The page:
WASHINGTON -- A House subcommittee approved legislation last week that would reverse rules barring the use of tax-exempt private-activity bonds to help finance projects under the HOME housing affordability program.

The bill would let state and local governments count the value of their multifamily and mortgage revenue bond issuances in the contributions they make to the program that are eligible for matching federal funds.

The House Banking Committee's subcommittee on housing and community development approved the measure, which is part of a broader package needed to reauthorize HOME and several other housing programs that expire later this year. The full committee is expected to vote on the package around the middle of June.

The HOME program, created by a 1990 law, requires the federal government to match contributions that state and local governments make to low-income rental housing and home ownership projects. The law does not specify what financial instruments may be counted toward the contributions eligible for matching funds.

Last year, the Department of Housing and Urban Development sparked criticism from the housing industry when it issued regulations for the program stating that general obligation bonds were eligible for the match, but private-activity bonds were not.

In the Senate, the Senate Banking Committee's subcommittee on housing and urban affairs has circulated a draft proposal that would only partially reverse HUD's rules. The Senate panel's plan would permit state and local governments to count no more than 25% of their multifamily housing bond issuances toward the matching requirement.

In other action, the House subcommittee unexpectedly approved an overall funding level for the HOME program of $2.1 billion for fiscal 1993.

Rep. Henry Gonzalez, D-Tex., chairman of both the subcommittee and the full banking panel, had proposed only $1.5 billion for the program, the same amount Congress approved for 1991. But over his objections, the subcommittee approved an amendment offered by Rep. Marge Roukema, R-N.J., to raise the funding level to $2.1 billion. The Senate subcommittee has not said what level of funding it will support.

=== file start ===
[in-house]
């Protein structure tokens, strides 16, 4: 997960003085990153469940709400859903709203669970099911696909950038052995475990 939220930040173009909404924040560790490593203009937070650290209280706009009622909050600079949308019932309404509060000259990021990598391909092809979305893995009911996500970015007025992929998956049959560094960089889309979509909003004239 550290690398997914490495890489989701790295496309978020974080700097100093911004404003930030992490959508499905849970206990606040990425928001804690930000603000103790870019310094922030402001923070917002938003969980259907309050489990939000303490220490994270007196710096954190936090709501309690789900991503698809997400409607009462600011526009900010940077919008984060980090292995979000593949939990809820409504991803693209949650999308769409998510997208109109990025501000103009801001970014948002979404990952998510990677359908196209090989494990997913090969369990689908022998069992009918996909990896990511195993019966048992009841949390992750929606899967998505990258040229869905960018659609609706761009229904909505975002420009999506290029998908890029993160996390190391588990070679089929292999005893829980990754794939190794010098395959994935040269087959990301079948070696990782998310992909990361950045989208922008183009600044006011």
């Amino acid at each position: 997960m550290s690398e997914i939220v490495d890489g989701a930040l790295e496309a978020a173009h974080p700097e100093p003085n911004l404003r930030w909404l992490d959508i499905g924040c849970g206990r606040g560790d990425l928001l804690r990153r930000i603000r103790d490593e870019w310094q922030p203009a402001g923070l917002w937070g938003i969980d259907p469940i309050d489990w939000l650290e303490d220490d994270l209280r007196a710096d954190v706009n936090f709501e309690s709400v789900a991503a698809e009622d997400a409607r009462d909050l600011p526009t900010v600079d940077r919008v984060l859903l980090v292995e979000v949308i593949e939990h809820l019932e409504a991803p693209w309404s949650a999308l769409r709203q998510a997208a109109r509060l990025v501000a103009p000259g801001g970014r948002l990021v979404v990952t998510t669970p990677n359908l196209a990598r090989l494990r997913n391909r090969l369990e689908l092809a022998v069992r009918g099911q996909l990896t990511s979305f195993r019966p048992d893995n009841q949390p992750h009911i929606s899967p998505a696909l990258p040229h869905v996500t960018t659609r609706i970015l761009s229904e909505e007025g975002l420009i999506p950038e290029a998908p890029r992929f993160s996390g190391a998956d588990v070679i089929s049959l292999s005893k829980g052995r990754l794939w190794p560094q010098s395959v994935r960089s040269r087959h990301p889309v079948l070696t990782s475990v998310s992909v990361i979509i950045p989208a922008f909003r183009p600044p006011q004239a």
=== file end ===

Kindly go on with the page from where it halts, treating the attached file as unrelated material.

The House subcommittee also approved a proposal by Rep. Gonzalez to modify HUD regulations governing the ability of private, nonprofit organizations to acquire low-income units under a program to preserve affordable housing.

Nonprofits are expected to buy many of the properties with mortgages financed with 501 (c)(3) bonds and insured by the Federal Housing Administration. But the housing industry has complained that some of HUD's regulations for the program make the mortgages, and in turn the debt financing, too costly.

One such rule requires that the term of the mortgages be no more than 20 years. The House subcommittee's bill would lengthen that term to 40 years.

Another proposal in the housing bill approved by the subcommittee would suspend for two years HUD's authority for reviewing the costs of some multifamily housing projects.

The reviews were designed to ensure that housing developers do not receive too much in federal subsidies when they build projects with the low-income housing tax credit and other federal housing aid. Industry officials have complained that the process is too cumbersome.

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